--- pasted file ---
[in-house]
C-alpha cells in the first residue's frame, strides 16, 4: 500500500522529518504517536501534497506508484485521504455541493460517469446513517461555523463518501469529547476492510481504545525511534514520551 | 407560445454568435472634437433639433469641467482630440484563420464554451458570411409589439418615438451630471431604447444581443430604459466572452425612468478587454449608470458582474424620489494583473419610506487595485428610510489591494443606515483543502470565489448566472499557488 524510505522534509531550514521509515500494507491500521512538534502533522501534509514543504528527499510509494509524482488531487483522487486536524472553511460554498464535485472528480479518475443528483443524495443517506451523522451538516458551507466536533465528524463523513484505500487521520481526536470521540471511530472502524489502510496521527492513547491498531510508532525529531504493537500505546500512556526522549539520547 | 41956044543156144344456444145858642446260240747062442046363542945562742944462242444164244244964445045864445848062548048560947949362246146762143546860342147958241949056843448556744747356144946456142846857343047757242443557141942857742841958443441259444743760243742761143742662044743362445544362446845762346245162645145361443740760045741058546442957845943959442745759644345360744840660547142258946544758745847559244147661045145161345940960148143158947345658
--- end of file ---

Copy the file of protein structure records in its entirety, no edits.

[in-house]
C-alpha cells in the first residue's frame, strides 16, 4: 500500500522529518504517536501534497506508484485521504455541493460517469446513517461555523463518501469529547476492510481504545525511534514520551 | 407560445454568435472634437433639433469641467482630440484563420464554451458570411409589439418615438451630471431604447444581443430604459466572452425612468478587454449608470458582474424620489494583473419610506487595485428610510489591494443606515483543502470565489448566472499557488 524510505522534509531550514521509515500494507491500521512538534502533522501534509514543504528527499510509494509524482488531487483522487486536524472553511460554498464535485472528480479518475443528483443524495443517506451523522451538516458551507466536533465528524463523513484505500487521520481526536470521540471511530472502524489502510496521527492513547491498531510508532525529531504493537500505546500512556526522549539520547 | 41956044543156144344456444145858642446260240747062442046363542945562742944462242444164244244964445045864445848062548048560947949362246146762143546860342147958241949056843448556744747356144946456142846857343047757242443557141942857742841958443441259444743760243742761143742662044743362445544362446845762346245162645145361443740760045741058546442957845943959442745759644345360744840660547142258946544758745847559244147661045145161345940960148143158947345658